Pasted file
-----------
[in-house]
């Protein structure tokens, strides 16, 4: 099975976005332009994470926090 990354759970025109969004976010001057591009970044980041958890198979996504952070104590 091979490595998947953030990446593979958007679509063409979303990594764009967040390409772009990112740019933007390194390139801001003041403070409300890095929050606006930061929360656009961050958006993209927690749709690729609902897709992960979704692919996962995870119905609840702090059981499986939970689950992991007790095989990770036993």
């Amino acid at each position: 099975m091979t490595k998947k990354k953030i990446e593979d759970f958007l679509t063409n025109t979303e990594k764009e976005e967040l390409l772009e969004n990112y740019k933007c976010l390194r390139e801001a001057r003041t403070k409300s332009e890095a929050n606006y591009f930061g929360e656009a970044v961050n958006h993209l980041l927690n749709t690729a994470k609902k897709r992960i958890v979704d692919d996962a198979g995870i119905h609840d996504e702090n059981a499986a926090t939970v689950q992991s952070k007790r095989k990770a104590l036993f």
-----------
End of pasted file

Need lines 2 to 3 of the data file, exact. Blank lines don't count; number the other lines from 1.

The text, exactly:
């Protein structure tokens, strides 16, 4: 099975976005332009994470926090 990354759970025109969004976010001057591009970044980041958890198979996504952070104590 091979490595998947953030990446593979958007679509063409979303990594764009967040390409772009990112740019933007390194390139801001003041403070409300890095929050606006930061929360656009961050958006993209927690749709690729609902897709992960979704692919996962995870119905609840702090059981499986939970689950992991007790095989990770036993």
């Amino acid at each position: 099975m091979t490595k998947k990354k953030i990446e593979d759970f958007l679509t063409n025109t979303e990594k764009e976005e967040l390409l772009e969004n990112y740019k933007c976010l390194r390139e801001a001057r003041t403070k409300s332009e890095a929050n606006y591009f930061g929360e656009a970044v961050n958006h993209l980041l927690n749709t690729a994470k609902k897709r992960i958890v979704d692919d996962a198979g995870i119905h609840d996504e702090n059981a499986a926090t939970v689950q992991s952070k007790r095989k990770a104590l036993f």